High-Tech Hotels and Conference Centers
Looking ahead to the future of hotels and convention centers, it’s all but certain that contactless technology will be a given, check-ins increasingly mobile- and app-powered, and self-service solutions a growing standard. You can also expect to see AI- and automation-powered personalities (known as “chatbots,” smart enough to pass for human) handling more guest service needs. From checking into your room with a glance or spoken word thanks to cutting-edge face- and voice-recognition technologies to waving a hand to unlock snacks from an automated kiosk, innovation will be the watchword here. But while hotel brands and destination venues are evolving in myriad ways to accommodate travelers’ changing needs, one thing’s for certain, according to Bob Gilbert, president and CEO of Hospitality Sales & Marketing Association International (HSMAI): “While each hotel brand will service customers differently, the most common denominator here will be the use of technology and how customers interact with it to enhance guest experience.” Just ask visitors to Tokyo’s Hennna Hotel (“Robot Hotel”), which is mainly staffed by robots; New York’s Yotel, which greets guests at self-service check-in by offering the services of a robot arm to automate luggage and safety-deposit storage; or various NH Hotels in Berlin, Milan and Barcelona, which allow travelers to leverage 3D holographic projections for meetings or business presentations.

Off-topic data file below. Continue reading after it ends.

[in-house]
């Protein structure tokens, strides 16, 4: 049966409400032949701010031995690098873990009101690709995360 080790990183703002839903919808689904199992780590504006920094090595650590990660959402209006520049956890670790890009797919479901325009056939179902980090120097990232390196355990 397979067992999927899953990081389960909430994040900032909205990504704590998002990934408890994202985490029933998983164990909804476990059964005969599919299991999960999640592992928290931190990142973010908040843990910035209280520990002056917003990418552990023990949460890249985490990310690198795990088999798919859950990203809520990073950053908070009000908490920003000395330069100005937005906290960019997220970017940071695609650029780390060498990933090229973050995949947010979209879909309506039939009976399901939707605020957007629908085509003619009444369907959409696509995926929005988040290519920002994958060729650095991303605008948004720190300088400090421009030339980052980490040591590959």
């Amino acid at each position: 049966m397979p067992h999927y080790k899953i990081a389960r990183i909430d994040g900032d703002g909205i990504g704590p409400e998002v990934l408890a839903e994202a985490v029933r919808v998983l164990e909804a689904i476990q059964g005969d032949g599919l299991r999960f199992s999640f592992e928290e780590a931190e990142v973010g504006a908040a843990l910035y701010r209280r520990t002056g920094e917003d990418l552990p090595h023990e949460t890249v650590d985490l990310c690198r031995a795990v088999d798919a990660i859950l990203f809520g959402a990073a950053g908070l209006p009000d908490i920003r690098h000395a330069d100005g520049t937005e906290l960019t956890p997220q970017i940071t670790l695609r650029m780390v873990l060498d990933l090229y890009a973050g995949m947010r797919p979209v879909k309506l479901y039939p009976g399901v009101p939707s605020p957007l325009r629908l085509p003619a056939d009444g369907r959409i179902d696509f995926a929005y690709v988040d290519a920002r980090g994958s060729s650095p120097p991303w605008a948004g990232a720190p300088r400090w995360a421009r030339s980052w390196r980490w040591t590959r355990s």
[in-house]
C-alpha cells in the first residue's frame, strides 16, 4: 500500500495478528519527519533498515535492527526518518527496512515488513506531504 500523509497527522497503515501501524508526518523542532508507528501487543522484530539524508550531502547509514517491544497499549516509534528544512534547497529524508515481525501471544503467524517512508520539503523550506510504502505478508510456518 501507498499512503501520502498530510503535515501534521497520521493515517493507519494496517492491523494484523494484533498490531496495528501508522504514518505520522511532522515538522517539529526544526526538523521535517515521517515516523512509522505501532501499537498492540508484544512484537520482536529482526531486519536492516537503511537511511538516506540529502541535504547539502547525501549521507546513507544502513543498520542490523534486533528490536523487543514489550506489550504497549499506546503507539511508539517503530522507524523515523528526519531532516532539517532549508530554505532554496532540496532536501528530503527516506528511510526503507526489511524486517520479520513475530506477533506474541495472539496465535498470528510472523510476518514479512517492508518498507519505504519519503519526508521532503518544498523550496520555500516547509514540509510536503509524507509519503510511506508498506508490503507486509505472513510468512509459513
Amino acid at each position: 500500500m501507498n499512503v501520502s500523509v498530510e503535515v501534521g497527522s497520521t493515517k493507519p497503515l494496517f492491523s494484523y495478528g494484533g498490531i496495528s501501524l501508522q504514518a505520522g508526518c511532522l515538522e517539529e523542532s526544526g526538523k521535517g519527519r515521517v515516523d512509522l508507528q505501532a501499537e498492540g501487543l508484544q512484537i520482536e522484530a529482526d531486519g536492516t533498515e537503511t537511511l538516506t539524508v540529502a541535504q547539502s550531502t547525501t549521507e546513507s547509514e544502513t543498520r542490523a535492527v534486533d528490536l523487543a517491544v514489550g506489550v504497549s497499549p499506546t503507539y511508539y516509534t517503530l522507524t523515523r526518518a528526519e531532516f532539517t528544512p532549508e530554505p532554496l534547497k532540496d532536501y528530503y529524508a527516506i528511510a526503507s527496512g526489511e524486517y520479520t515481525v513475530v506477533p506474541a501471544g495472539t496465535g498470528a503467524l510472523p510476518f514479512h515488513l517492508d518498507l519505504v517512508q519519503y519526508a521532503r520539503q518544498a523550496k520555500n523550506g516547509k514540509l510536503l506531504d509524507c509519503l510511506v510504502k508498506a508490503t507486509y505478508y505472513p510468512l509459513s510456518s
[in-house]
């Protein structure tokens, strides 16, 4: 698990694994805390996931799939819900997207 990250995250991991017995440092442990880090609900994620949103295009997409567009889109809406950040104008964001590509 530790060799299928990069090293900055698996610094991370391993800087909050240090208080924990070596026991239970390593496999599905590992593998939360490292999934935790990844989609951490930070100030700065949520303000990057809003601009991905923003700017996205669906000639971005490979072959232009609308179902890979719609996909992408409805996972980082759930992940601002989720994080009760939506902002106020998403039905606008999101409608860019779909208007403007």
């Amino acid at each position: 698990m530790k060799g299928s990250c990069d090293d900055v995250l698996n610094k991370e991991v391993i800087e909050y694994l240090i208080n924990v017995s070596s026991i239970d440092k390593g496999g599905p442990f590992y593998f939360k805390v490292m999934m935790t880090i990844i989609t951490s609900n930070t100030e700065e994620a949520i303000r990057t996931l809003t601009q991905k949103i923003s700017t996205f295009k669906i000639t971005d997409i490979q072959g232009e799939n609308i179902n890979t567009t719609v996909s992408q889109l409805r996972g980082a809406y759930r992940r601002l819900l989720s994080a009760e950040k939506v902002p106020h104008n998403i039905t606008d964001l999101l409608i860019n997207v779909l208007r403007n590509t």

Robots and Drones
With more than 500 individual companies now building robots, per Boston Consulting Group, it’s no surprise that the field is poised to grow at least tenfold to become a $260 billion industry by decade’s end. To see potential applications in action today, try stopping by Las Vegas’ Tipsy Robot, where a robot bartender can pour you a cold one; visiting your local White Castle (where Flippy 2 robots are automating burger preparation); or swinging by New York’s Truebird micro cafes (which are powered by intelligent coffee-making automatons). Hotel and hospitality providers can also look forward to a host of back-of-house applications: Service robots such as Savioke’s Relay+ are already facilitating contactless delivery of food, beverages, linens and event materials, while venues such as D.C.’s Walter E. Washington Convention Center are leveraging disinfecting robots like Adibot to safeguard against health concerns.